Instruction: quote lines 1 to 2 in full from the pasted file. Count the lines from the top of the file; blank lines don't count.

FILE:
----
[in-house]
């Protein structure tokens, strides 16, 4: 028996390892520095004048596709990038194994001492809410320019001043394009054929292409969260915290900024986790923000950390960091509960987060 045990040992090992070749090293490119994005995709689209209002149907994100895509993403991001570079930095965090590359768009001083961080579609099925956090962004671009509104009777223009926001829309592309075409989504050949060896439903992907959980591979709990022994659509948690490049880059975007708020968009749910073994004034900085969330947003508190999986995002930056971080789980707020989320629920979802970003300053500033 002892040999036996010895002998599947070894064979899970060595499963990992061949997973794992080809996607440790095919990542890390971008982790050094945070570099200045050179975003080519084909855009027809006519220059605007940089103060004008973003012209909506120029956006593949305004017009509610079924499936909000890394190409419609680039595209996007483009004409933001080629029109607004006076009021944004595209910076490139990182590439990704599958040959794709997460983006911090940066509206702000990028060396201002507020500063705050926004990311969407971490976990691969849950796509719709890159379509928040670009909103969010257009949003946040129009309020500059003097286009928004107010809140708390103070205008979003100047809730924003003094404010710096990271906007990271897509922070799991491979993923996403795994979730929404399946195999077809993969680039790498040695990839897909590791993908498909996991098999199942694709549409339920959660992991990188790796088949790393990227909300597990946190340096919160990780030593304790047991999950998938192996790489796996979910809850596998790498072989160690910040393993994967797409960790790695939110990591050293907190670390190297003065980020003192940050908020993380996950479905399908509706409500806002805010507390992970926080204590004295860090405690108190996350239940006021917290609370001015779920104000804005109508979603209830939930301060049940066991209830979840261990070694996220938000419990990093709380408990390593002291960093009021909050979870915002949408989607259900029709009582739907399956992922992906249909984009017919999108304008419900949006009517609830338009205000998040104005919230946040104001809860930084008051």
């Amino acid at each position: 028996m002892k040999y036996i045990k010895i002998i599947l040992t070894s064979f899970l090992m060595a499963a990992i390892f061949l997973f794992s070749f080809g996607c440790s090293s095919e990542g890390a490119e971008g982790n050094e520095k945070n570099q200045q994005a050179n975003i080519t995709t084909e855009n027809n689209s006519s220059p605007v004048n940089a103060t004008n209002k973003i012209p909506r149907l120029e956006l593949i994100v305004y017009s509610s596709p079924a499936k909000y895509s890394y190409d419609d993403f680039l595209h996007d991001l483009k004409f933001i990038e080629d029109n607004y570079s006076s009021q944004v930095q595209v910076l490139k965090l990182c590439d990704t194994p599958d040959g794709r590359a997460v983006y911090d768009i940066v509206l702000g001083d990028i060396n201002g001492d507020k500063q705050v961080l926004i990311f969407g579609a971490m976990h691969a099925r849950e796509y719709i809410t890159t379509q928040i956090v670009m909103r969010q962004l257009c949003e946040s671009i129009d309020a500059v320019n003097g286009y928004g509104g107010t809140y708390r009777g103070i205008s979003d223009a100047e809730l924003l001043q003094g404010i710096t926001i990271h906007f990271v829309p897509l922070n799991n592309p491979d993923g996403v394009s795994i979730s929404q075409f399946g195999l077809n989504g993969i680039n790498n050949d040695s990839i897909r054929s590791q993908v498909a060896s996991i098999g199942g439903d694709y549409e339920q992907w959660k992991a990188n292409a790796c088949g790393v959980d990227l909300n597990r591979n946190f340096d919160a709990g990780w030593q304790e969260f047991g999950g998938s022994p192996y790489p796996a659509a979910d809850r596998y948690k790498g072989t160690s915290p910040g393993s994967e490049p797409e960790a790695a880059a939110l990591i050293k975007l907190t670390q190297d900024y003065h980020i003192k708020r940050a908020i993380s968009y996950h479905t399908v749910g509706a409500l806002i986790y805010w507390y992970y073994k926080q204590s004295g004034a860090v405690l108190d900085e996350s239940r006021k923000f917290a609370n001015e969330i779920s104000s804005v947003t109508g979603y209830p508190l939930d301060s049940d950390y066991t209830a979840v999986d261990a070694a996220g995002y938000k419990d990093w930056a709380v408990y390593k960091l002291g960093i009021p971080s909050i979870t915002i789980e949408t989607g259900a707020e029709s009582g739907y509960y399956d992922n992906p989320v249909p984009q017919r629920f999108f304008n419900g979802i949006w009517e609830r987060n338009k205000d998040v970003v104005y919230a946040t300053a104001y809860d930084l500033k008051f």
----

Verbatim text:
[in-house]
């Protein structure tokens, strides 16, 4: 028996390892520095004048596709990038194994001492809410320019001043394009054929292409969260915290900024986790923000950390960091509960987060 045990040992090992070749090293490119994005995709689209209002149907994100895509993403991001570079930095965090590359768009001083961080579609099925956090962004671009509104009777223009926001829309592309075409989504050949060896439903992907959980591979709990022994659509948690490049880059975007708020968009749910073994004034900085969330947003508190999986995002930056971080789980707020989320629920979802970003300053500033 002892040999036996010895002998599947070894064979899970060595499963990992061949997973794992080809996607440790095919990542890390971008982790050094945070570099200045050179975003080519084909855009027809006519220059605007940089103060004008973003012209909506120029956006593949305004017009509610079924499936909000890394190409419609680039595209996007483009004409933001080629029109607004006076009021944004595209910076490139990182590439990704599958040959794709997460983006911090940066509206702000990028060396201002507020500063705050926004990311969407971490976990691969849950796509719709890159379509928040670009909103969010257009949003946040129009309020500059003097286009928004107010809140708390103070205008979003100047809730924003003094404010710096990271906007990271897509922070799991491979993923996403795994979730929404399946195999077809993969680039790498040695990839897909590791993908498909996991098999199942694709549409339920959660992991990188790796088949790393990227909300597990946190340096919160990780030593304790047991999950998938192996790489796996979910809850596998790498072989160690910040393993994967797409960790790695939110990591050293907190670390190297003065980020003192940050908020993380996950479905399908509706409500806002805010507390992970926080204590004295860090405690108190996350239940006021917290609370001015779920104000804005109508979603209830939930301060049940066991209830979840261990070694996220938000419990990093709380408990390593002291960093009021909050979870915002949408989607259900029709009582739907399956992922992906249909984009017919999108304008419900949006009517609830338009205000998040104005919230946040104001809860930084008051």